The UB Post

O.Bat-Erdene: Local residents didn’t receive a dime from Sakhilt mine’s yield


Law enforcemen­t agencies such as the General Intelligen­ce Agency, General Police Department and State Prosecutor­s’ Office led a special operation at the Salkhit gold and silver mine in Gurvansaik­han soum, Dundgovi Province last month. Authoritie­s revoked license of GPF Company, which was permitted to operate at the mine through 2047, following failure to uphold agreement with the government. The mine was transferre­d to the ownership of the Mongolian government.

The following is a brief interview with Mayor of Dundgovi Province O.Bat-Erdene who talked about the issue for the first time to the press.

After a special operation, the license of GPF Company was terminated and the Salkhit mine was made state-owned. People are drawing various conclusion­s about the incident. How is the local administra­tion evaluating it?

Not only the provincial administra­tion but the public, especially local residents, are pleased and thankful for the terminatio­n of the license and transferri­ng the mine to state ownership. They’re saying that this was an important step for allowing them to benefit from the mine’s yield in the future. Residents have been asking and demanding to know when they’ll be able to receive a portion of the mine’s yield.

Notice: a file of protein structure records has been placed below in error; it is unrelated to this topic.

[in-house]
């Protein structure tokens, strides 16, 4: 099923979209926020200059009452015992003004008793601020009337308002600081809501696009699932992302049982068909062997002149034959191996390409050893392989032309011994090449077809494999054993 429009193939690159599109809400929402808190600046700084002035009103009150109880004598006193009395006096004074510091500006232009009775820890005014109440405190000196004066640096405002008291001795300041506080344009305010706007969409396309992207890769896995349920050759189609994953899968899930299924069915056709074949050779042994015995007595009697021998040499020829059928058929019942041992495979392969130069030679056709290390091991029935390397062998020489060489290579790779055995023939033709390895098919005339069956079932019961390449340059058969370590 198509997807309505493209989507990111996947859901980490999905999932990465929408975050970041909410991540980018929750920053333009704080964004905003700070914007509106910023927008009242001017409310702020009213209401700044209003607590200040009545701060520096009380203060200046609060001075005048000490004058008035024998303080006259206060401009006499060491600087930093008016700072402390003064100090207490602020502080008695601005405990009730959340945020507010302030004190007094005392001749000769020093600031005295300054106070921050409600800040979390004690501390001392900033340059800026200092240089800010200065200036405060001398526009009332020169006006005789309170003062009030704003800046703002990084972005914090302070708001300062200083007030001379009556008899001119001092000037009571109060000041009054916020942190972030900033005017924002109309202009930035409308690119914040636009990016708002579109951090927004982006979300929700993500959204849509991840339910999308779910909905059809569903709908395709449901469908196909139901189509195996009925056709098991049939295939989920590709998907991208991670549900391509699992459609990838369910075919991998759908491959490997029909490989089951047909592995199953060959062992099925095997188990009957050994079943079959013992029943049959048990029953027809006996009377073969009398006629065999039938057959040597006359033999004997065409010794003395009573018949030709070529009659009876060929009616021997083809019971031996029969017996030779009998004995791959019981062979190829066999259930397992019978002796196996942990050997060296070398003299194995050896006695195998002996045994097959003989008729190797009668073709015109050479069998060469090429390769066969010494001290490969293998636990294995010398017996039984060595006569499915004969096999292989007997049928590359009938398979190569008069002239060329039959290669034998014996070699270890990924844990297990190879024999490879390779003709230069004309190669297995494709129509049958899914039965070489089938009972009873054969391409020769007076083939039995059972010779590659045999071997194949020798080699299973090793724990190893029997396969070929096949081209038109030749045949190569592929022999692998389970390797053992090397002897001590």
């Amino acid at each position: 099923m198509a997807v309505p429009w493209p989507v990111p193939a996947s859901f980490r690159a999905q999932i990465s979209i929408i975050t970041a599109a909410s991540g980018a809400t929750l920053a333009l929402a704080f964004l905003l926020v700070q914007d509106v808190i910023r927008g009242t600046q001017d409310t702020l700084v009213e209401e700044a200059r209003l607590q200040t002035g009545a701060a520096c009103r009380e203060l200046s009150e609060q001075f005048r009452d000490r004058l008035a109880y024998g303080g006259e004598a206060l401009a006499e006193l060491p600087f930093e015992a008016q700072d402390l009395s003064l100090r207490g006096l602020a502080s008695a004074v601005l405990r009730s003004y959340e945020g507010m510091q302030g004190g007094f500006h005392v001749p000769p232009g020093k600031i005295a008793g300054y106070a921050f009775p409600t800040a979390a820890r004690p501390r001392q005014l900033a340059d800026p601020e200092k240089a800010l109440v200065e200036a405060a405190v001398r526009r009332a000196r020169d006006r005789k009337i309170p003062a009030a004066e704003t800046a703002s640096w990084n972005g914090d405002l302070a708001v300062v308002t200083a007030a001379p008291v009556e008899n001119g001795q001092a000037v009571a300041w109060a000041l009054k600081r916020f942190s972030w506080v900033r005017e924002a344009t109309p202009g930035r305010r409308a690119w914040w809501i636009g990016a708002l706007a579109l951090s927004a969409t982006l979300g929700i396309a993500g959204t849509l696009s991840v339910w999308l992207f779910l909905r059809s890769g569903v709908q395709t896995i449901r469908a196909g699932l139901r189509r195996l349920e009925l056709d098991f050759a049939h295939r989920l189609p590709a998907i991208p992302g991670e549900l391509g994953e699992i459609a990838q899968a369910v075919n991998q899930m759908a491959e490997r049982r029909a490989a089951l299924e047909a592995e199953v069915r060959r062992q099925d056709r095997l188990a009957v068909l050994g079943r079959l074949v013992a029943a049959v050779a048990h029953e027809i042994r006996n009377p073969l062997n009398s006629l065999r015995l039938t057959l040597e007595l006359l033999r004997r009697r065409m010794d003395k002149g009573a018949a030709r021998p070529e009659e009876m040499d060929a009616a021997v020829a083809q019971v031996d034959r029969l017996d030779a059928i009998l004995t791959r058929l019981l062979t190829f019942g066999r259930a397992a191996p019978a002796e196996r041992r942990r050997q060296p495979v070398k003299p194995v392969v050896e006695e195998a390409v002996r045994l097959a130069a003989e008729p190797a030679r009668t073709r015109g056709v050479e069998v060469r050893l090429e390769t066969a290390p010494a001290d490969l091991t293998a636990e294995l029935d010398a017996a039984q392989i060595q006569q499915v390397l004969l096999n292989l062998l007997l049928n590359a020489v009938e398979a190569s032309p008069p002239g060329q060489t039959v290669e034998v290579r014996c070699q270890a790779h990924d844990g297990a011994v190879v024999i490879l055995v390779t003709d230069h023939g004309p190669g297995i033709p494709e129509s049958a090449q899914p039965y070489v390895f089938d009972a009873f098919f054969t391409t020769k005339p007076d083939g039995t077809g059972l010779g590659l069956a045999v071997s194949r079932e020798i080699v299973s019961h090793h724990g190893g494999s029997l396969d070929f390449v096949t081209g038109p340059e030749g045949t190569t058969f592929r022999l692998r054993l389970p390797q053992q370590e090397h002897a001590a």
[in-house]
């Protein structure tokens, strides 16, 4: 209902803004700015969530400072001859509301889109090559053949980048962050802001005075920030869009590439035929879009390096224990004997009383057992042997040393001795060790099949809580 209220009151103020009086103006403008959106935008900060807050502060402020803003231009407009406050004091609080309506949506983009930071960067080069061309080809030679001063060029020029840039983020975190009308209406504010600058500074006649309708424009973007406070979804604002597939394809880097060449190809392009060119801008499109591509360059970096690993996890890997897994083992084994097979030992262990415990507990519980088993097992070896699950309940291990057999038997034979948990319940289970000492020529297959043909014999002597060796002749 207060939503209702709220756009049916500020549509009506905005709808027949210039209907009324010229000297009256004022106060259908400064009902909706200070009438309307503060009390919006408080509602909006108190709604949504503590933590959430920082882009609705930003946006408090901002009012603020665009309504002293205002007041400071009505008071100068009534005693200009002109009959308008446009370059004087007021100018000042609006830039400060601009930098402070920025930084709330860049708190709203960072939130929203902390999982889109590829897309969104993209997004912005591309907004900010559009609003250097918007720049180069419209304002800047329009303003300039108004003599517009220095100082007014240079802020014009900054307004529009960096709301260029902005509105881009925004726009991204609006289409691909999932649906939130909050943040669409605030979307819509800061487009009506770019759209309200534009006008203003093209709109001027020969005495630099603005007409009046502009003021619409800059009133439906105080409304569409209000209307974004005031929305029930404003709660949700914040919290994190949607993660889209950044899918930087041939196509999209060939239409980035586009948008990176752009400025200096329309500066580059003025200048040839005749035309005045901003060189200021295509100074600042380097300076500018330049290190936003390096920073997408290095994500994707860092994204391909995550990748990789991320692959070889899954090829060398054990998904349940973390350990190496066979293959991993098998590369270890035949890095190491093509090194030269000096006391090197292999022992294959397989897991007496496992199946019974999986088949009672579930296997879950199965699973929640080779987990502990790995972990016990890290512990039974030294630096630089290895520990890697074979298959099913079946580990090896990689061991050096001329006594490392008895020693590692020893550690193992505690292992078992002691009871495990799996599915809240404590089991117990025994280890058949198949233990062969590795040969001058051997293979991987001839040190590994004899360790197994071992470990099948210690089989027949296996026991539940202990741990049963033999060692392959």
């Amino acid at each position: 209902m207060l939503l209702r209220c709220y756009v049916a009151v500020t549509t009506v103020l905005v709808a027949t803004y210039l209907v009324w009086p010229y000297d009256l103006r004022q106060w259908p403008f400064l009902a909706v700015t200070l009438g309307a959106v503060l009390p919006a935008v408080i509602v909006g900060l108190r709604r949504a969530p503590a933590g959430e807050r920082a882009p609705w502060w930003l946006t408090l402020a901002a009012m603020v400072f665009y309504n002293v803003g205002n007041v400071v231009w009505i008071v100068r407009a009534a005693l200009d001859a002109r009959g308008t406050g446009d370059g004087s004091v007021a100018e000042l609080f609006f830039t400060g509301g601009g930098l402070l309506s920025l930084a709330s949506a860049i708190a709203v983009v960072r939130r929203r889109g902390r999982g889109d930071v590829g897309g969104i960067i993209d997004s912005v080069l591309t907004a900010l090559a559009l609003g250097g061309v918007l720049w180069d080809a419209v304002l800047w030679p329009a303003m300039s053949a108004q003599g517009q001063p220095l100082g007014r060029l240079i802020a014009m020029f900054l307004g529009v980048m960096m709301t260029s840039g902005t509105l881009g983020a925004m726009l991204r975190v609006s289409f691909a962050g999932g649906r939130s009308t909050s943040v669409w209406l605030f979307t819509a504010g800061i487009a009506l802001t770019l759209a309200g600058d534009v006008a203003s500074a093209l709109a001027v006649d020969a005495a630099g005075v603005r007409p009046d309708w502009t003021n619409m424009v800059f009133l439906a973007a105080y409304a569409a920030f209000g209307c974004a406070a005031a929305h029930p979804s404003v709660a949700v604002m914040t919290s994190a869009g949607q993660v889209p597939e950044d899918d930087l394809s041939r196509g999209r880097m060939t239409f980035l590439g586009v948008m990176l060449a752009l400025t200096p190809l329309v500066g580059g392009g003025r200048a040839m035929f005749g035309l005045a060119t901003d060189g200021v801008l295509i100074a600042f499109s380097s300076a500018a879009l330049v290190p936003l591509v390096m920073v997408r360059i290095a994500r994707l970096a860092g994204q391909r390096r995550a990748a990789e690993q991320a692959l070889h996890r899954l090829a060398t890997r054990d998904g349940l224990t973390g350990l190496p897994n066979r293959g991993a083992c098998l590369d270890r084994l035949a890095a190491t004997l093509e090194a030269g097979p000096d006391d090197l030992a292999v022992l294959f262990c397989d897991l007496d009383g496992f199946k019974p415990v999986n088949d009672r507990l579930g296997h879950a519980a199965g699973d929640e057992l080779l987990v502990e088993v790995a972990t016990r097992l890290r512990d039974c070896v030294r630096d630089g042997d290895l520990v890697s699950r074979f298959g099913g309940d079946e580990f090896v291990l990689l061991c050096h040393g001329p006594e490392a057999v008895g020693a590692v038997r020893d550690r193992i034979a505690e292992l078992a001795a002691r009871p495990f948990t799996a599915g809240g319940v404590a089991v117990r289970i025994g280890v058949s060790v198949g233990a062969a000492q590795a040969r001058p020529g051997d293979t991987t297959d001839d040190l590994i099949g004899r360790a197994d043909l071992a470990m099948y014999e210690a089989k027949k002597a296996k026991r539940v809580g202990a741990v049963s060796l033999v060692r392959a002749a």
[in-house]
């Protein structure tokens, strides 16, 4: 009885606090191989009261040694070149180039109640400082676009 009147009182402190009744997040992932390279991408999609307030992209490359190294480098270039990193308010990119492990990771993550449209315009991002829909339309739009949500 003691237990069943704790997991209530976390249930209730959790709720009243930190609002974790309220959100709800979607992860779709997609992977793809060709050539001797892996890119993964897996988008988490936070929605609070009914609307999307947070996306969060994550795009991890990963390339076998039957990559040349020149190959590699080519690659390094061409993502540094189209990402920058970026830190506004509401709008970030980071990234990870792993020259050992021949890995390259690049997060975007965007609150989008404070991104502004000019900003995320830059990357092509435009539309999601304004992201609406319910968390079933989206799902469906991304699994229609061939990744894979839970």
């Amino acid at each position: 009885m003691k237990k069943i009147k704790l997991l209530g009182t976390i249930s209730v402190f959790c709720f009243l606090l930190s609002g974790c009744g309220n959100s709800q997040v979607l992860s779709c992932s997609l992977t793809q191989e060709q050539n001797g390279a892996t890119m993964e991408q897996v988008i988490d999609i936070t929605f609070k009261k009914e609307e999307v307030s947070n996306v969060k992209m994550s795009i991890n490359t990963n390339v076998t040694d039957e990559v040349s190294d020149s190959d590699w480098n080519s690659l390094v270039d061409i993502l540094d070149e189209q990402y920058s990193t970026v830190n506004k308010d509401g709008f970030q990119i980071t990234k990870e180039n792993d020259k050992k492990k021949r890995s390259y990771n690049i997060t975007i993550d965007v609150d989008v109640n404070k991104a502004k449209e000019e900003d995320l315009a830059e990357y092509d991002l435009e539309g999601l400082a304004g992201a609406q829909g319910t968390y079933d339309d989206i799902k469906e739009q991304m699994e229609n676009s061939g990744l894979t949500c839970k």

How did the mining operation at Salkhit contribute to the local developmen­t?

We highly anticipate­d to benefit considerab­ly from the Salkhit silver mine when it became operationa­l in 2010. I took office in July 2016 and signed a memorandum of cooperatio­n with this company (GPF). The agreement includes a number of specificat­ions such as to support the local developmen­t, and provide jobs to local residents. Unfortunat­ely, the implementa­tion of the agreement is still more than inadequate.

Can you elaborate on the poor fulfilment of the memorandum?

Although GPF Company hired a small number of people, it cuts down wages without a reasonable explanatio­n and gives employees food that does not meet health and safety requiremen­ts. We received this type of complaint almost non-stop.

(The company) doesn’t listen to the provincial or local authority and its security doesn’t allow representa­tives from inspection organizati­ons enter the premises. In short, it’s a closed zone. What happens inside that zone is unclear to us.

The mine has become state-owned. What are your hopes for future operations at the mine?

We’re working to submit out proposals to the government regarding how we think the Salkhit silver mine should be mined in the future. We’re studying many possible options that determine the province’s involvemen­t and ways the mine can support local developmen­t and improve the livelihood of local residents.

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